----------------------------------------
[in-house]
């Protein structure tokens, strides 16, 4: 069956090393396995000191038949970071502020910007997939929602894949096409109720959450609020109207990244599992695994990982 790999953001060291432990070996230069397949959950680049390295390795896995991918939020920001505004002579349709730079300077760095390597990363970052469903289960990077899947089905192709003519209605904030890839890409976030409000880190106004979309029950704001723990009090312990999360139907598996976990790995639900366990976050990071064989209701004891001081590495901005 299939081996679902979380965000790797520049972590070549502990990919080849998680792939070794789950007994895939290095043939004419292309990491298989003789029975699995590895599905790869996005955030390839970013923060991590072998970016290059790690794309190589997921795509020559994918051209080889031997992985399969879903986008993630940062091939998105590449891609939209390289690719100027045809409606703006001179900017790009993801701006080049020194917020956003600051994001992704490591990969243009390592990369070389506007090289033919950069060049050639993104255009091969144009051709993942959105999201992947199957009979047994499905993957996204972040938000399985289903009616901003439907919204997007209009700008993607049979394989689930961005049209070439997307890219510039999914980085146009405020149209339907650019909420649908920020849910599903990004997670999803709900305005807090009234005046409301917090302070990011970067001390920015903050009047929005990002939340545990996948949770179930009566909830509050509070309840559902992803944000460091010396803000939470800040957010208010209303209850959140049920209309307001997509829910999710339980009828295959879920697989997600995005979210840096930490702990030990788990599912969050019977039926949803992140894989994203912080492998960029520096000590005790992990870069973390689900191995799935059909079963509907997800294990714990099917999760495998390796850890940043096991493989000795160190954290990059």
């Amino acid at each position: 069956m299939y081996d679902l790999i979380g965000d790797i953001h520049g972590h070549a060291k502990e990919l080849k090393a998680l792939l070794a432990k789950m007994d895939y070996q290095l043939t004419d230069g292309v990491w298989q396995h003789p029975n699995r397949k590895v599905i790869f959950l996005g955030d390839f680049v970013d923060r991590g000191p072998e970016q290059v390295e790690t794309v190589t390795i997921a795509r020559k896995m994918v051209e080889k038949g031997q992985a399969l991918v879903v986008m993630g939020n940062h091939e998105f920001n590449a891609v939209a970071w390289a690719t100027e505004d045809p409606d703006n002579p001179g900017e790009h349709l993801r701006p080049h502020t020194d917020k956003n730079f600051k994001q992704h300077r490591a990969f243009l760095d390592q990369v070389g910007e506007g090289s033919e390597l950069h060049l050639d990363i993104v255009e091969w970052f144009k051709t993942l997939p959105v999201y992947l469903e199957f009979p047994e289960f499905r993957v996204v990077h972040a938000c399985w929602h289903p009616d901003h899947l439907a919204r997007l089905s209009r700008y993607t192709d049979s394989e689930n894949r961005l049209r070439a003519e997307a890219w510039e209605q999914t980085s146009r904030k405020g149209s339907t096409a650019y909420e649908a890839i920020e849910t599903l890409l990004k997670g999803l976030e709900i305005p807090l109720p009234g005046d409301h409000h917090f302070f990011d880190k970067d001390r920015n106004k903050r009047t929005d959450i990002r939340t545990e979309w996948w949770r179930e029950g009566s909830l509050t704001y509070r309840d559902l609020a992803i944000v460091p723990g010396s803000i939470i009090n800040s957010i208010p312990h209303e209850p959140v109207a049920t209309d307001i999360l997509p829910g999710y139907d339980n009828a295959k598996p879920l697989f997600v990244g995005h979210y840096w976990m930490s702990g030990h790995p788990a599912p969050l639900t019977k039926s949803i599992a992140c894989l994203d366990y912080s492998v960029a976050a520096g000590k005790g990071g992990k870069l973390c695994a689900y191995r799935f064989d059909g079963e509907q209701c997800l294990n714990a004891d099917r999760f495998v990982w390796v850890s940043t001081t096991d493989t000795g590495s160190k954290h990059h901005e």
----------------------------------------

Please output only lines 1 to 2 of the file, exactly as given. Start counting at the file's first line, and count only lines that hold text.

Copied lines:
[in-house]
């Protein structure tokens, strides 16, 4: 069956090393396995000191038949970071502020910007997939929602894949096409109720959450609020109207990244599992695994990982 790999953001060291432990070996230069397949959950680049390295390795896995991918939020920001505004002579349709730079300077760095390597990363970052469903289960990077899947089905192709003519209605904030890839890409976030409000880190106004979309029950704001723990009090312990999360139907598996976990790995639900366990976050990071064989209701004891001081590495901005 299939081996679902979380965000790797520049972590070549502990990919080849998680792939070794789950007994895939290095043939004419292309990491298989003789029975699995590895599905790869996005955030390839970013923060991590072998970016290059790690794309190589997921795509020559994918051209080889031997992985399969879903986008993630940062091939998105590449891609939209390289690719100027045809409606703006001179900017790009993801701006080049020194917020956003600051994001992704490591990969243009390592990369070389506007090289033919950069060049050639993104255009091969144009051709993942959105999201992947199957009979047994499905993957996204972040938000399985289903009616901003439907919204997007209009700008993607049979394989689930961005049209070439997307890219510039999914980085146009405020149209339907650019909420649908920020849910599903990004997670999803709900305005807090009234005046409301917090302070990011970067001390920015903050009047929005990002939340545990996948949770179930009566909830509050509070309840559902992803944000460091010396803000939470800040957010208010209303209850959140049920209309307001997509829910999710339980009828295959879920697989997600995005979210840096930490702990030990788990599912969050019977039926949803992140894989994203912080492998960029520096000590005790992990870069973390689900191995799935059909079963509907997800294990714990099917999760495998390796850890940043096991493989000795160190954290990059």